Plott said a Ventura County air unit was requested along with crash rescue crew out of the Camarillo. Those resources were canceled, however, as the occupants were safely out of the aircraft.

Pilots were initially told to avoid the airport during the response, but that advisory was lifted just before 12:15 p.m.

According to Norwood, the Santa Paula Police Department will be investigating the incident until Monday, when it will be handed off to the National Transportation Safety Board.

Federal Aviation Administration documents show the aircraft to be co-owned by two Ventura residents.

“I think the good thing is we didn’t have anyone injured,” Plott said.

“The biggest concern was to mitigate a small fuel spill into the river bottom.”

About 3 gallons of fuel went onto the river bottom before the spill was stopped by fire personnel.

Crews then prepared to flip the aircraft upright, attaching a cable to the tail end of the plane, pulling it end over end.

Plott said the plane would be loaded onto a vehicle and taken into a Santa Paula Airport hangar where it will await inspection by the NTSB.

Friday’s crash is one of a handful of Ventura County incidents investigated by the NTSB in the past year.

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Passengers construct makeshift breathing apparatus out of bits of oxygen masks to save woman’s life during mid-air plane drama

ARFF Working Group - Mon, 02/05/2018 - 08:16

EXCLUSIVE: John Flanagan and Matthew Stevenson were 20 minutes into their JetBlue Flight 1721 from Orlando, USA, to Jamaica when an elderly woman went into ‘complete respiratory arrest’

By Rachael Burford

Two plane passengers saved a woman’s life by constructing a makeshift respiratory machine and pumping oxygen into her lungs for 45 minutes while the aircraft made an emergency landing.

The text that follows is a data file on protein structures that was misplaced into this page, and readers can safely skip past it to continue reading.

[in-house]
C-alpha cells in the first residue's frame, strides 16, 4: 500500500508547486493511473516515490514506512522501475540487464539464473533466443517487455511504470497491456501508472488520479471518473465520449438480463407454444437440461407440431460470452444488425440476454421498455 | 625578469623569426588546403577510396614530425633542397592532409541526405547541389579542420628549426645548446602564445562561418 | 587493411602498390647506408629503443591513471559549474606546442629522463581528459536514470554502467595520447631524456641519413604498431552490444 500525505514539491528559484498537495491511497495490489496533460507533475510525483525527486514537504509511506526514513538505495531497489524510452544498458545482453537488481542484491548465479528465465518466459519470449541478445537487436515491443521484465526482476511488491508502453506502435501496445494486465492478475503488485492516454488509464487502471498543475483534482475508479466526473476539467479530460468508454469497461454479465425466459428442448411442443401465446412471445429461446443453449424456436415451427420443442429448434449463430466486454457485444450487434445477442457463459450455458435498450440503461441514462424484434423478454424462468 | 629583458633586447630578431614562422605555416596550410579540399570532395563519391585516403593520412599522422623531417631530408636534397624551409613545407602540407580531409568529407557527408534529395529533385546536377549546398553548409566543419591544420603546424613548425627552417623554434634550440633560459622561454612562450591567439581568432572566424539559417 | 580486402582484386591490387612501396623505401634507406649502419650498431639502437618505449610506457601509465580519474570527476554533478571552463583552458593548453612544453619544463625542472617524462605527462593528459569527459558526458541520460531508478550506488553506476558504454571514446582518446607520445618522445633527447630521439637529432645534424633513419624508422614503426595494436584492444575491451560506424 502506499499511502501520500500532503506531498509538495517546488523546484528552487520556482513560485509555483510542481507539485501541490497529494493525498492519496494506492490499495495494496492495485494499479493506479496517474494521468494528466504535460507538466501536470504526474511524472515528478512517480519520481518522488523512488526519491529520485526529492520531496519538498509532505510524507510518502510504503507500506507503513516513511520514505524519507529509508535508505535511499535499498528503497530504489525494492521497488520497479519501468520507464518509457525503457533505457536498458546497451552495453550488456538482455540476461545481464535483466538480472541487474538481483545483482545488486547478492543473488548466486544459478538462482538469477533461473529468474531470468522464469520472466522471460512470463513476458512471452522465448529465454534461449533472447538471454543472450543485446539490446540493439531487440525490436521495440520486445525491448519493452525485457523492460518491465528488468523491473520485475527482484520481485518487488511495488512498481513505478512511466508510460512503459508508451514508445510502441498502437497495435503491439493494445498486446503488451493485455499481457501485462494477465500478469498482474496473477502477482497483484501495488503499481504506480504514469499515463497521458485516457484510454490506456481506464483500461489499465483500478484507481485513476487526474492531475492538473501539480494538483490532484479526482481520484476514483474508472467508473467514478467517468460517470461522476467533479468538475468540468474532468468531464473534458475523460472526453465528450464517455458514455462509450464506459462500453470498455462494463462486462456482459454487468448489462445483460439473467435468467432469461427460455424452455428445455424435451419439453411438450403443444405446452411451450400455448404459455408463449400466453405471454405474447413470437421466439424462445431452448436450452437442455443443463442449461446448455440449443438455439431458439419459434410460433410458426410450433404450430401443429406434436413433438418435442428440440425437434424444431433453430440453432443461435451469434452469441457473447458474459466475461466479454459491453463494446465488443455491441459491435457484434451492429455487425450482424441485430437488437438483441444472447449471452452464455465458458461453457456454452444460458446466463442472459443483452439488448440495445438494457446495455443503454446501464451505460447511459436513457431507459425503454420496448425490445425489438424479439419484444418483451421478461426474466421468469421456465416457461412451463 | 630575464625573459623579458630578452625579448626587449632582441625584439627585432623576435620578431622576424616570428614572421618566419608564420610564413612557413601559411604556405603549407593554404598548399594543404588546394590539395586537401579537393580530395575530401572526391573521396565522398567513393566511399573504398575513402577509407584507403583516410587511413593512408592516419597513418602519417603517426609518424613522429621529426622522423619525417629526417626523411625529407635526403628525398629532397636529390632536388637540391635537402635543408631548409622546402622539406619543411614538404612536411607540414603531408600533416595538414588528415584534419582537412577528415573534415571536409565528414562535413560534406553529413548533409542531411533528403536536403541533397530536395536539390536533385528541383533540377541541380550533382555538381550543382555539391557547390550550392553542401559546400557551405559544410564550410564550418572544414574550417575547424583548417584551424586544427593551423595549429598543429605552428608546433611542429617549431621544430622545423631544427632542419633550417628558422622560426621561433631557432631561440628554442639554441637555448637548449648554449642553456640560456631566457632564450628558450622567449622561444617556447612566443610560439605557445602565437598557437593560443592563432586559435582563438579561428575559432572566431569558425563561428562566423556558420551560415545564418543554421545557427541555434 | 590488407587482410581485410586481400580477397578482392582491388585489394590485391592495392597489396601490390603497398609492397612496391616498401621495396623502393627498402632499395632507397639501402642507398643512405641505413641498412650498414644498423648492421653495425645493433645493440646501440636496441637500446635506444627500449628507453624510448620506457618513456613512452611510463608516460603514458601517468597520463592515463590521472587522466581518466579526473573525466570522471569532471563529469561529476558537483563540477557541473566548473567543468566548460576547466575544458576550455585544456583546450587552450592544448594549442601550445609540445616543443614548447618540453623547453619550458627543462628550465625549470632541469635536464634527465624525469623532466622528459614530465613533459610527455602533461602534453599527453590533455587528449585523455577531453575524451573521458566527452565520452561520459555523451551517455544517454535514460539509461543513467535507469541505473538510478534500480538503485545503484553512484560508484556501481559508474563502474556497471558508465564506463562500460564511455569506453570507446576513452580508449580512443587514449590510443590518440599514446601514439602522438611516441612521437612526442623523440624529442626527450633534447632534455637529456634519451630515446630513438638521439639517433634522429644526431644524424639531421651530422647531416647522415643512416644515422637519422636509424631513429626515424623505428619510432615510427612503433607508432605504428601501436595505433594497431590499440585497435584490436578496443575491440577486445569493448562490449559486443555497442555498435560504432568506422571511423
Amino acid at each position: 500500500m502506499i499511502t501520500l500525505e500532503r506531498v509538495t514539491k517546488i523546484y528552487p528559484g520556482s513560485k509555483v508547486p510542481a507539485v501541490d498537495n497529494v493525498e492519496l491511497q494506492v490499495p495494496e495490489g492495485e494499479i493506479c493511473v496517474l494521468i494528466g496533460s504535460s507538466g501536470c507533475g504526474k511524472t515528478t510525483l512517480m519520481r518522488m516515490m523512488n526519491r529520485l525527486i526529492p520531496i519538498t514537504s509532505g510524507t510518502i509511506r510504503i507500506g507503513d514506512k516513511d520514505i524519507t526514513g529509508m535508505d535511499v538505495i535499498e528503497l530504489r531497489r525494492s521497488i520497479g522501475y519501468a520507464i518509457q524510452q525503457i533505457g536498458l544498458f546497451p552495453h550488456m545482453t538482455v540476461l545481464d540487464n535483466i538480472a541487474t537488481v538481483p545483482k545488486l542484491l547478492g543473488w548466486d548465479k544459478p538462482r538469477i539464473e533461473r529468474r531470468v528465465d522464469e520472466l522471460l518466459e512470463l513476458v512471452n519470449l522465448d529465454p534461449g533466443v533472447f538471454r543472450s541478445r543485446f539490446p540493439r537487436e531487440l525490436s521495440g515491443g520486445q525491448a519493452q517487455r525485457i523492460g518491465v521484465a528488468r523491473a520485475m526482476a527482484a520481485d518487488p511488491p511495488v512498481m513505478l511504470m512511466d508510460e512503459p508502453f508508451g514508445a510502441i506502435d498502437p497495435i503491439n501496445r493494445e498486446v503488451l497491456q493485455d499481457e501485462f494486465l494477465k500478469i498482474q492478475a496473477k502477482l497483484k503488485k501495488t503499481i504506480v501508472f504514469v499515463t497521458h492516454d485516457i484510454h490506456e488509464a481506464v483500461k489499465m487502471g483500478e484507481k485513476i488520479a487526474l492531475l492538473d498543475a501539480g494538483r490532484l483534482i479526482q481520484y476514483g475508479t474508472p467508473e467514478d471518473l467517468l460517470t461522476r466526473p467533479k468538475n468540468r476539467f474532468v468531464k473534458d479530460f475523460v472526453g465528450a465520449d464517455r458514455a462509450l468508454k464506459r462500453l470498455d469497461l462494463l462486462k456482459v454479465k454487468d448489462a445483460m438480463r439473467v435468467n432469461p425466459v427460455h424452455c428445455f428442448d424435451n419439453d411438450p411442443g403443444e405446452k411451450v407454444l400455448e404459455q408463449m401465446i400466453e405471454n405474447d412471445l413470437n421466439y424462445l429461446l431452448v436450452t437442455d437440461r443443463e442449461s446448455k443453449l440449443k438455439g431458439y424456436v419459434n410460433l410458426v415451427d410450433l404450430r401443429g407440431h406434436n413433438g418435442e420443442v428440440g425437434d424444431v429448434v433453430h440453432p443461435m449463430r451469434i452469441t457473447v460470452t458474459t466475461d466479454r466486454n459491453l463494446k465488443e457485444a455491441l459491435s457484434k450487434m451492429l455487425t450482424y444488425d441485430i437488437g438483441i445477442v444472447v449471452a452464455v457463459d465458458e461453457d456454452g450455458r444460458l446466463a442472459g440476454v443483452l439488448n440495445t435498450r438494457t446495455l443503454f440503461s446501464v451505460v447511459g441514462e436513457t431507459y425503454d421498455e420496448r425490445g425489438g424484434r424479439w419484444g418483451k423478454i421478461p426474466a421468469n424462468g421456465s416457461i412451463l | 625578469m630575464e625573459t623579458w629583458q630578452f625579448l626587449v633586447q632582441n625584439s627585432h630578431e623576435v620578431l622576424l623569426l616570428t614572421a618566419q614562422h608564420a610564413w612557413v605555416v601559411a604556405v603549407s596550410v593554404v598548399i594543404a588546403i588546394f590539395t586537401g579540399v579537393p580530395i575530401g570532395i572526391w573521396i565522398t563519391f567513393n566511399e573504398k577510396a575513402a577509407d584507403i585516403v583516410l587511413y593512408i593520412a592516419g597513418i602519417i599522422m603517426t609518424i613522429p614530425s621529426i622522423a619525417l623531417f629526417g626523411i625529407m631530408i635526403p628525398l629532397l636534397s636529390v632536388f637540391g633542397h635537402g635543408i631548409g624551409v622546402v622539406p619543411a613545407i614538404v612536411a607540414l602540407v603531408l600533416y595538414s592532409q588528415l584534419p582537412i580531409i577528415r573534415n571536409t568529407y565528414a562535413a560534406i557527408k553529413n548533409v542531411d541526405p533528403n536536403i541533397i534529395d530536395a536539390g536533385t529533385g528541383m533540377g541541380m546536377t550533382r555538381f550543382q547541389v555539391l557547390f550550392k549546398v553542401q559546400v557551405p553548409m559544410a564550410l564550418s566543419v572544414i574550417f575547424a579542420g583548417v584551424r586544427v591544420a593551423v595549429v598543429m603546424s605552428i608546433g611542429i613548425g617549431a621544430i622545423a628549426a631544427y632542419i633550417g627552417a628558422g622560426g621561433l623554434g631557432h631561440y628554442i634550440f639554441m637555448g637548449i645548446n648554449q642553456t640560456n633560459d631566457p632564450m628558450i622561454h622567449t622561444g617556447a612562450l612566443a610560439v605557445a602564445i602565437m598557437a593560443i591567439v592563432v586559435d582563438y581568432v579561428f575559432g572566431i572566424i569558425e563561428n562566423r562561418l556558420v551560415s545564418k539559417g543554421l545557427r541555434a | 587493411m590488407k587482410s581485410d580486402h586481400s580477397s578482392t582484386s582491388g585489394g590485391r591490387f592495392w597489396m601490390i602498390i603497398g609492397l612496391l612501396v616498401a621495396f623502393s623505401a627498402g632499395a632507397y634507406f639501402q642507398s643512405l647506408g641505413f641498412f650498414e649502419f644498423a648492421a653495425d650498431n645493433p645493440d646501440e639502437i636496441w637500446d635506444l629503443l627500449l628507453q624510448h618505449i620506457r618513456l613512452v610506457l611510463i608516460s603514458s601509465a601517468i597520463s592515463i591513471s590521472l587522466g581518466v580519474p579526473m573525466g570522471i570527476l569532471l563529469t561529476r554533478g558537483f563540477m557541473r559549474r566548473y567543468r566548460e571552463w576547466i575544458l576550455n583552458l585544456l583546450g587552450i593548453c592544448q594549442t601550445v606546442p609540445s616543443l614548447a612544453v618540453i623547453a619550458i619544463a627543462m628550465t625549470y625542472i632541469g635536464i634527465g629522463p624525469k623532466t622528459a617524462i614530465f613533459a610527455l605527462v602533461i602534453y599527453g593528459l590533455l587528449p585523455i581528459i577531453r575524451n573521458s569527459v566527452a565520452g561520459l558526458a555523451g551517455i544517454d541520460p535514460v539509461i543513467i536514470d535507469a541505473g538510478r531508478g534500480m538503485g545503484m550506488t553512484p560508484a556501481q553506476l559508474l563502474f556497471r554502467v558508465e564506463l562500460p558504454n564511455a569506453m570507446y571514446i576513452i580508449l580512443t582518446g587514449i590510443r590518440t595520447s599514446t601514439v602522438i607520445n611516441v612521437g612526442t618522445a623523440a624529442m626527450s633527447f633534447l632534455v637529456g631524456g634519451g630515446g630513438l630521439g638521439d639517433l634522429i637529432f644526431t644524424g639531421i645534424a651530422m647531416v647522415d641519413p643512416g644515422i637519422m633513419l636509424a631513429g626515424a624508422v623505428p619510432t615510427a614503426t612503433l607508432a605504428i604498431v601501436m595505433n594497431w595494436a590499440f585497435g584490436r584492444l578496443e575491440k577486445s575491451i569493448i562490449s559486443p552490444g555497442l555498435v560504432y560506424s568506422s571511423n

Anesthesiologists John Flanagan and Matthew Stevenson were 20 minutes into their flight when a fellow passenger began struggling to breathe.

When the elderly woman went into complete respiratory arrest and collapsed in the aisle, the doctors incredibly managed to make breathing apparatus using only what was available to them on board.

“The woman had a lung disease and when we got to the high altitude she just couldn’t breathe,” Mr Flanagan told

“We were asking the crew if they had anything we would usually use to help a person in respiratory arrest but they didn’t have a lot on the plane.

“They had masks (in the ceiling) but they were not the sort of masks you could use to help her.”

While Mr Flanagan tried to help the unconscious woman breathe on her own, Mr Stevenson went about making a respiratory machine.

The flight crew found a self-inflating bag and the doctors, from Jacksonville, Florida, managed to cut the tubing that holds the oxygen masks to the ceiling of the aircraft and attach it to one of the oxygen tanks on board.

“I was at her head while Matthew was cutting tubes and fitting things together,” said the dad-of-four.  

“There was a moment when we thought she might not make it but we managed to get her hooked up somehow and she started to come round a bit.”

The Jamaica-bound flight was forced to make an emergency landing at Fort Lauderdale Airport.

Photos, taken by Mr Flanagan’s wife Xenia, show the other passengers clinging onto the doctors as the aircraft descended in a bid stop them and their patient sliding down the aisle.

“As we got down to the slower altitude she started to look a lot better,” said Mr Flanagan. “I think if we hadn’t got down she would have died.”

Mr Flanagan’s ‘proud’ wife was with her husband on the January 6 JetBlue flight and described the event as ‘amazing and terrifying’.

She told “I was so touched to see so many kind people on board support my husband and his friend as they were helping that lady.

“You couldn’t really tell by the pics but there were people holding my husband and Matthew up so they wouldn’t slide down the aisle when we were landing.

“Everyone, including the crew were strapped in expect for them. John and Matthew feel humbled by everyone’s kind words. John saves lives every day, its his job. But it was terrifying and amazing for me.

“They were working on this lady for about 45 minutes, breathing for her. John and Matthew were so calm and didn’t panic.

“When we finally landed the woman was awake again. I hear the occasional story about what John does at work but my husband never takes credit for anything.